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Antonella Amato, Sara Baldassano and Flavia Mulè

Glucagon-like peptide 2 (GLP2) is a proglucagon-derived peptide produced by intestinal enteroendocrine L-cells and by a discrete population of neurons in the brainstem, which projects mainly to the hypothalamus. The main biological actions of GLP2 are related to the regulation of energy absorption and maintenance of mucosal morphology, function and integrity of the intestine; however, recent experimental data suggest that GLP2 exerts beneficial effects on glucose metabolism, especially in conditions related to increased uptake of energy, such as obesity, at least in the animal model. Indeed, mice lacking GLP2 receptor selectively in hypothalamic neurons that express proopiomelanocortin show impaired postprandial glucose tolerance and hepatic insulin resistance (by increased gluconeogenesis). Moreover, GLP2 acts as a beneficial factor for glucose metabolism in mice with high-fat diet-induced obesity. Thus, the aim of this review is to update and summarize current knowledge about the role of GLP2 in the control of glucose homeostasis and to discuss how this molecule could exert protective effects against the onset of related obesity type 2 diabetes.

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Sara Baldassano, Antonella Amato, Francesco Cappello, Francesca Rappa and Flavia Mulè

Endogenous glucagon-like peptide-2 (GLP2) is a key mediator of refeeding-induced and resection-induced intestinal adaptive growth. This study investigated the potential role of GLP2 in mediating the mucosal responses to a chronic high-fat diet (HFD). In this view, the murine small intestine adaptive response to a HFD was analyzed and a possible involvement of endogenous GLP2 was verified using GLP2 (3–33) as GLP2 receptor (GLP2R) antagonist. In comparison with animals fed a standard diet, mice fed a HFD for 14 weeks exhibited an increase in crypt–villus mean height (duodenum, 27.5±3.0%; jejunum, 36.5±2.9%; P<0.01), in the cell number per villus (duodenum, 28.4±2.2%; jejunum, 32.0±2.9%; P<0.01), and in Ki67-positive cell number per crypt. No change in the percent of caspase-3-positive cell in the villus–crypt was observed. The chronic exposure to a HFD also caused a significant increase in GLP2 plasma levels and in GLP2R intestinal expression. Daily administration of GLP2 (3–33) (30–60 ng) for 4 weeks did not modify the crypt–villus height in control mice. In HFD-fed mice, chronic treatment with GLP2 (3–33) reduced the increase in crypt–villus height and in the cell number per villus through reduction of cell proliferation and increase in apoptosis. This study provides the first experimental evidence for a role of endogenous GLP2 in the intestinal adaptation to HFD in obese mice and for a dysregulation of the GLP2/GLP2R system after a prolonged HFD.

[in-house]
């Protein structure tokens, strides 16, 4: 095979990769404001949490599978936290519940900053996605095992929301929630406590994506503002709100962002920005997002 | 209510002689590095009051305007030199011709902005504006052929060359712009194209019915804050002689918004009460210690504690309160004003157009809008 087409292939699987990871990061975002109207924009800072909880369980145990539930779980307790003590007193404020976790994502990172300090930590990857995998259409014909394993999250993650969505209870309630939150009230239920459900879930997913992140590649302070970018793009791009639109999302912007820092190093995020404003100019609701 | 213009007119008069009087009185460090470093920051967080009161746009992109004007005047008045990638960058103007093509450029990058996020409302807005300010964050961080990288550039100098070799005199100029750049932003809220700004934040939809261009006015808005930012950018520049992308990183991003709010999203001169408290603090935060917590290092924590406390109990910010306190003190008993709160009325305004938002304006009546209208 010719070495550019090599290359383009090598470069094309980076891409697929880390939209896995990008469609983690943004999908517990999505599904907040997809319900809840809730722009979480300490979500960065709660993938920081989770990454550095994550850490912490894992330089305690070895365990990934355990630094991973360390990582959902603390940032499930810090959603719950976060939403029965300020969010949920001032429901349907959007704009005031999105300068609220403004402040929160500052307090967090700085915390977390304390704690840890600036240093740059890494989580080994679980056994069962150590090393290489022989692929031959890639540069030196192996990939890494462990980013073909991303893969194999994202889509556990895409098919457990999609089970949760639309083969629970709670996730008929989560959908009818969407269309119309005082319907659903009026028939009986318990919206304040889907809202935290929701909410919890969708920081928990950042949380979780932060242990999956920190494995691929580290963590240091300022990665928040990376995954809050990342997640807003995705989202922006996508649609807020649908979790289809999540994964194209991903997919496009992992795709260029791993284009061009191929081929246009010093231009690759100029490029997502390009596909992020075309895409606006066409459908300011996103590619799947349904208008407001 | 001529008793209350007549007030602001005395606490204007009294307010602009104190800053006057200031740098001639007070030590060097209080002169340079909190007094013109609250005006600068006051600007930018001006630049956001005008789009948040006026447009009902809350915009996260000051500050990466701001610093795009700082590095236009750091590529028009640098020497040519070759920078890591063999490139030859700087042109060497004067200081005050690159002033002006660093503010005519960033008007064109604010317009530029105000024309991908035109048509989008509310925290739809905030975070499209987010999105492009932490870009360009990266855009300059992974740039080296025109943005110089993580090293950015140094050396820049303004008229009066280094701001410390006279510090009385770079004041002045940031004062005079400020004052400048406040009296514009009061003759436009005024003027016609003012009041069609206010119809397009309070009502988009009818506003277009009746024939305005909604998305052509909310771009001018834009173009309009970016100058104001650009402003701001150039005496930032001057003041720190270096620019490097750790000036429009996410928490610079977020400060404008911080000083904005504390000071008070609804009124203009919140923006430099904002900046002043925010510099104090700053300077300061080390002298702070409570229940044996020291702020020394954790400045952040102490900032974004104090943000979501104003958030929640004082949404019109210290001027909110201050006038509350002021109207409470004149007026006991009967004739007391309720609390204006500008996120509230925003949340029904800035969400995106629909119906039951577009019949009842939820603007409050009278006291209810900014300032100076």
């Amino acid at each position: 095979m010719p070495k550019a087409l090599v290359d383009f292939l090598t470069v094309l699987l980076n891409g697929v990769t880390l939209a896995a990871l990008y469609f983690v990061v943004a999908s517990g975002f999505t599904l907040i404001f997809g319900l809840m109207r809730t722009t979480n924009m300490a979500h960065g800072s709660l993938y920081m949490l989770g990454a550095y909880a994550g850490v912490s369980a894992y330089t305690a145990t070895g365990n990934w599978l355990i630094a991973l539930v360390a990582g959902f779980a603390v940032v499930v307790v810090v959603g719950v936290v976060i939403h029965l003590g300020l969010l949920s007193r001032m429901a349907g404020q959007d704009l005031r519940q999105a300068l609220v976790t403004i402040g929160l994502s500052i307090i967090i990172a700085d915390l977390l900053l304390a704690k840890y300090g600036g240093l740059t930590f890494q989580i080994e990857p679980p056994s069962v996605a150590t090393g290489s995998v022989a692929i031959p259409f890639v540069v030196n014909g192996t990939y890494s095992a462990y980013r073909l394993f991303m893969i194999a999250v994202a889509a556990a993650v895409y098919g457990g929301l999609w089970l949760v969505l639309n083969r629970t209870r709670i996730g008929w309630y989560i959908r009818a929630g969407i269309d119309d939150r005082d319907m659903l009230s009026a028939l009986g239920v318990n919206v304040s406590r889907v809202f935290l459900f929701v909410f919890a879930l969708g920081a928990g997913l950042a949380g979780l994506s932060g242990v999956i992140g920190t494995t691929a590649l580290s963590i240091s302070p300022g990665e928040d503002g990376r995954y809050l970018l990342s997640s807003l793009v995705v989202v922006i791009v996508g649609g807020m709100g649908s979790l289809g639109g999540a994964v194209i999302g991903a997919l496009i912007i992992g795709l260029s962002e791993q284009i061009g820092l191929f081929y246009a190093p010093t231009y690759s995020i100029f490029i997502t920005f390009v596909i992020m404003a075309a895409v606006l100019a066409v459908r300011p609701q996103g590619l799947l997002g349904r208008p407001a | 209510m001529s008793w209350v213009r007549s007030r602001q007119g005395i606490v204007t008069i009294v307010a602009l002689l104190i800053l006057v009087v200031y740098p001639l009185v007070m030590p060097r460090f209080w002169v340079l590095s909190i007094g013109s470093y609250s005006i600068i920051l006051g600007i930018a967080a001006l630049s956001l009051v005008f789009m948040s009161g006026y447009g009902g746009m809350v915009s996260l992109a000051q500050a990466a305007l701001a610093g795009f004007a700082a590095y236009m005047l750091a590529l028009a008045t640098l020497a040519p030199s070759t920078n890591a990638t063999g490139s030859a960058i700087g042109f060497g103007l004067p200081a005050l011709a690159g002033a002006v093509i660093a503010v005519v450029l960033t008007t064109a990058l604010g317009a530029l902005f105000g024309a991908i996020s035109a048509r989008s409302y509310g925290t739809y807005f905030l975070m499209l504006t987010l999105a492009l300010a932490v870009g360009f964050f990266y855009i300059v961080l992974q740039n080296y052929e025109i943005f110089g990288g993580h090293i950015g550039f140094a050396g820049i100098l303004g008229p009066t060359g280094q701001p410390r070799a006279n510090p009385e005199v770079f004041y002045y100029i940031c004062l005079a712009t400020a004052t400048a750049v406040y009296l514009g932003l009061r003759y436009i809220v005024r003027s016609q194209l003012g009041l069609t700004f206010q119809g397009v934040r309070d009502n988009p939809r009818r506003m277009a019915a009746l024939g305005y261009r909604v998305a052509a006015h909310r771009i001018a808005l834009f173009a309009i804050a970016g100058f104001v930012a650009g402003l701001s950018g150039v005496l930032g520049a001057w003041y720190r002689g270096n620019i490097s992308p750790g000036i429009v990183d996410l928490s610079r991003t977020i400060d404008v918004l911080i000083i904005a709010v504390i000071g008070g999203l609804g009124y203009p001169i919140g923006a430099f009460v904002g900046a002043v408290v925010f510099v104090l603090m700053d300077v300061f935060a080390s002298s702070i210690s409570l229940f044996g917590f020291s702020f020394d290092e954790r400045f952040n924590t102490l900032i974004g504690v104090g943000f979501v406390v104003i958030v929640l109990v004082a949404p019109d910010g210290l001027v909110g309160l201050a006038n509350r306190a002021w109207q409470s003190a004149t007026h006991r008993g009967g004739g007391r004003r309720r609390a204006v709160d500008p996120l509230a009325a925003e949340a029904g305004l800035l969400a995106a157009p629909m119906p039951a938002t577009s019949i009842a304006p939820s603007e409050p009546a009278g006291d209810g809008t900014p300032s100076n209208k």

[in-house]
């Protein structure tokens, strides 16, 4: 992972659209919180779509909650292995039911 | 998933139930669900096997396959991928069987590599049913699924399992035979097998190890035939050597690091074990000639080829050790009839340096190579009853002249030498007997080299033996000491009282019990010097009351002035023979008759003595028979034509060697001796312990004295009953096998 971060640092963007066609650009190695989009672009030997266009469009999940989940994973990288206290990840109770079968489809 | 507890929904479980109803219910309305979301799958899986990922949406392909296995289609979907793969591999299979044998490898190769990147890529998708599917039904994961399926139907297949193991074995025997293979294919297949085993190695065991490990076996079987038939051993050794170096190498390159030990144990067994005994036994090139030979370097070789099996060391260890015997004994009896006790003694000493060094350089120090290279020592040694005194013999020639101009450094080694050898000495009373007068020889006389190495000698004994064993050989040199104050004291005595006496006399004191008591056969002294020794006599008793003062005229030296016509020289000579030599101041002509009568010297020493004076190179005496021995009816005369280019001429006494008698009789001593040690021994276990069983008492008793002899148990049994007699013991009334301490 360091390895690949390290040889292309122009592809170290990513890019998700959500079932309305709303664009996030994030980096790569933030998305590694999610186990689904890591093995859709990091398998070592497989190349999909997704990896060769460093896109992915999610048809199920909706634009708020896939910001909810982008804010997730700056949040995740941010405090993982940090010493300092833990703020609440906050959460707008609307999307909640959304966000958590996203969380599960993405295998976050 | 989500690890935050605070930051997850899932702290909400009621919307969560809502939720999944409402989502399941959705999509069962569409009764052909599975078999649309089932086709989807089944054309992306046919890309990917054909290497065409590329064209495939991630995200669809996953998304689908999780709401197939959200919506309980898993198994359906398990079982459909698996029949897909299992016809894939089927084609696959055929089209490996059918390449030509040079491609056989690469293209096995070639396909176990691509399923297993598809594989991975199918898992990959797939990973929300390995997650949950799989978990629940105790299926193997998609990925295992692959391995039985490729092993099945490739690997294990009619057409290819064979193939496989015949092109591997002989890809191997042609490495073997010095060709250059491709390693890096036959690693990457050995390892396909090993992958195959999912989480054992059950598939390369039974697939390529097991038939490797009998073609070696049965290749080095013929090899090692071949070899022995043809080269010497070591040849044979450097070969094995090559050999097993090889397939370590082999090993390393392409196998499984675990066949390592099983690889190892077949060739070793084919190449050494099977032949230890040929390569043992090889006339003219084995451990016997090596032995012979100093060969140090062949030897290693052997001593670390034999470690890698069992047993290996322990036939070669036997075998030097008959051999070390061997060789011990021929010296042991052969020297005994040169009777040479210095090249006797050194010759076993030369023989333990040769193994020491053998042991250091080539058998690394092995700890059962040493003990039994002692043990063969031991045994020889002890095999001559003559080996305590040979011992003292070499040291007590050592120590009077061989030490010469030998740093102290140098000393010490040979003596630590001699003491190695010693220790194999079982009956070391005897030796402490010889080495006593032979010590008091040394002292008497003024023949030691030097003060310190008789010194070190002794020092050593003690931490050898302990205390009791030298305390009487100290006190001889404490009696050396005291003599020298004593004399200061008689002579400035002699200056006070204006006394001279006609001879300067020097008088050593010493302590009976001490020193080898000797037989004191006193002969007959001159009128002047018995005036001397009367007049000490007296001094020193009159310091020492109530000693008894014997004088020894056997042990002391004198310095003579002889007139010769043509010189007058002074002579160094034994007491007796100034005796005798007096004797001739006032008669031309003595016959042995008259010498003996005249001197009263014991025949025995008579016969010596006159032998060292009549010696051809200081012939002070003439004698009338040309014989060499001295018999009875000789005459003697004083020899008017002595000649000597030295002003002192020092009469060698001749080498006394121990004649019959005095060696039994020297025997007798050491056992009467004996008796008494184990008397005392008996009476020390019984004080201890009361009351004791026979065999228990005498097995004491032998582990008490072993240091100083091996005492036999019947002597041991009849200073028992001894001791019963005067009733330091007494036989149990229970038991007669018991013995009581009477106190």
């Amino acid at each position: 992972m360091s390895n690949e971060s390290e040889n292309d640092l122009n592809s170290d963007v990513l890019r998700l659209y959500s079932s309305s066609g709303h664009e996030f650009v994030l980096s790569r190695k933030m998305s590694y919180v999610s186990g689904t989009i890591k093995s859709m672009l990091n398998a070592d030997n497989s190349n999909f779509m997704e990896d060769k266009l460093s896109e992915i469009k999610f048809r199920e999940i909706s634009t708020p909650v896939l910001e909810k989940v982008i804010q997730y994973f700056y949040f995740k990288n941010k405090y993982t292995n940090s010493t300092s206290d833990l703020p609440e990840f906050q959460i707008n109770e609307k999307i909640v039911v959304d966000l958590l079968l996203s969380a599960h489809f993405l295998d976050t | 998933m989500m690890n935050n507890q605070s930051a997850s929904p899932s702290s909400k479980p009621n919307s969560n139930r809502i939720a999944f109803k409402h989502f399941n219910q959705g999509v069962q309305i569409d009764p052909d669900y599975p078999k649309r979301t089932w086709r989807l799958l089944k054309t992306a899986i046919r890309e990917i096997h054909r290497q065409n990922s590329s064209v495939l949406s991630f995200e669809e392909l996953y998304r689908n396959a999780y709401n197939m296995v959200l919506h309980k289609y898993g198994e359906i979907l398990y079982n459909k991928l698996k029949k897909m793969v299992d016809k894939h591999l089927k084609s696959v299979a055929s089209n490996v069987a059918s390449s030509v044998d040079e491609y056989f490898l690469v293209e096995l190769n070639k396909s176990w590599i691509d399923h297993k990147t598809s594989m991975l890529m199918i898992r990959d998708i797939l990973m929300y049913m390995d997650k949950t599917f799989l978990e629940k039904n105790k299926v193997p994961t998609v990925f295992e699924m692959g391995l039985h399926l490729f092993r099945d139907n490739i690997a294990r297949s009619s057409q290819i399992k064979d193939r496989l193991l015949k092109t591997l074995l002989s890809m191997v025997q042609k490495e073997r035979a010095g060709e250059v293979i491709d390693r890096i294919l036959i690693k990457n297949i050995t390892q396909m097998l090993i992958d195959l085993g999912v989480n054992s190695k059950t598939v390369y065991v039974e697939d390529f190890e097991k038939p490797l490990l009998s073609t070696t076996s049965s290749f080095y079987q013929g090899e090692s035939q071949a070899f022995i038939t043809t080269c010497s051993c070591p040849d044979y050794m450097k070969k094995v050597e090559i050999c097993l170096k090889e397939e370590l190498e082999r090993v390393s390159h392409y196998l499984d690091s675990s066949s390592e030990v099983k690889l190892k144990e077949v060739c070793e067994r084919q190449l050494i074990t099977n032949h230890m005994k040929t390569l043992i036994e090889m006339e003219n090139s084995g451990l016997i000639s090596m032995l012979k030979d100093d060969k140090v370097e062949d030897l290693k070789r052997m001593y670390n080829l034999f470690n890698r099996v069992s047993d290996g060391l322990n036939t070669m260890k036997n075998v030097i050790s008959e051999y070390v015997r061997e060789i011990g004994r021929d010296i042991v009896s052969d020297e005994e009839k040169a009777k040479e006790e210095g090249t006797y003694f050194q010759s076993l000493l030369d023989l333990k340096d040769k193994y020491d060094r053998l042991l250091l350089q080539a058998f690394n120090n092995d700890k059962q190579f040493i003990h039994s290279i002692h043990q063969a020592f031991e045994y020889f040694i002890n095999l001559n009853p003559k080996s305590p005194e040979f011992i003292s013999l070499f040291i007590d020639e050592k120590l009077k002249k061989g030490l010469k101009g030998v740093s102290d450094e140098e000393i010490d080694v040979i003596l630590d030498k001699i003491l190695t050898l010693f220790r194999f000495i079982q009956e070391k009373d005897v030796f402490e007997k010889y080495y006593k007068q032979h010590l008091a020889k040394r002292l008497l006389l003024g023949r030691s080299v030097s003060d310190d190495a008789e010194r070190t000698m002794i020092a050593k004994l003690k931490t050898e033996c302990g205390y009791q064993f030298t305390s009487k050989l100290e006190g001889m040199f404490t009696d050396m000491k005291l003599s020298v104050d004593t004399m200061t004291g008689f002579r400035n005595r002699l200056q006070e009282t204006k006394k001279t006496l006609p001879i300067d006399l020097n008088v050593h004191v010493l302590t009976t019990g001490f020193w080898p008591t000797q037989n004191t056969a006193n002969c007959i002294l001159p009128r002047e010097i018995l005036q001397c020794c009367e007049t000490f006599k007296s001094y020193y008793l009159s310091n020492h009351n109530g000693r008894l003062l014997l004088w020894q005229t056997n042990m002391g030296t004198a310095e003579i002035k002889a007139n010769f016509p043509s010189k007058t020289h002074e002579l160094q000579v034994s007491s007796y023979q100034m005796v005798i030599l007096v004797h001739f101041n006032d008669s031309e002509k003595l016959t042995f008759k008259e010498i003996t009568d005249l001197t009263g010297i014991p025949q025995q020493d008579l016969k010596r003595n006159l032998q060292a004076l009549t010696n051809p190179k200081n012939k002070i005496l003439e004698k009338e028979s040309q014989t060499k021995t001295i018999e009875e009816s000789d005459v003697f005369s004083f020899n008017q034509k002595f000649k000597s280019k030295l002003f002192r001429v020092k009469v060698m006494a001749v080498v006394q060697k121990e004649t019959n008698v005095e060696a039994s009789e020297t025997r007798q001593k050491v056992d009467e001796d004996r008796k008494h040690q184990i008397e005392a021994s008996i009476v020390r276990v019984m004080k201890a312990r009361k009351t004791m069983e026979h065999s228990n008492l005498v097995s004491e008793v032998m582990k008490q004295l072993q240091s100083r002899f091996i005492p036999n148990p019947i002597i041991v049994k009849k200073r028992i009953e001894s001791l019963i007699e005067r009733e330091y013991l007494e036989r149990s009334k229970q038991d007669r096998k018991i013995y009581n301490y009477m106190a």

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Antonella Amato, Sara Baldassano, Rosa Liotta, Rosa Serio and Flavia Mulè

Glucagon-like peptide 1 (GLP1) is a naturally occurring peptide secreted by intestinal L-cells. Though its primary function is to serve as an incretin, GLP1 reduces gastrointestinal motility. However, only a handful of animal studies have specifically evaluated the influence of GLP1 on colonic motility. Consequently, the aims of this study were to investigate the effects induced by exogenous GLP1, to analyze the mechanism of action, and to verify the presence of GLP1 receptors (GLP1Rs) in human colon circular muscular strips. Organ bath technique, RT-PCR, western blotting, and immunofluorescence were used. In human colon, exogenous GLP1 reduced, in a concentration-dependent manner, the amplitude of the spontaneous contractions without affecting the frequency and the resting basal tone. This inhibitory effect was significantly reduced by exendin (9–39), a GLP1R antagonist, which per se significantly increased the spontaneous mechanical activity. Moreover, it was abolished by tetrodotoxin, a neural blocker, or N ω-nitro-l-arginine – a blocker of neuronal nitric oxide synthase (nNOS). The biomolecular analysis revealed a genic and protein expression of the GLP1R in the human colon. The double-labeling experiments with anti-neurofilament or anti-nNOS showed, for the first time, that immunoreactivity for the GLP1R was expressed in nitrergic neurons of the myenteric plexus. In conclusion, the results of this study suggest that GLP1R is expressed in the human colon and, once activated by exogenous GLP1, mediates an inhibitory effect on large intestine motility through NO neural release.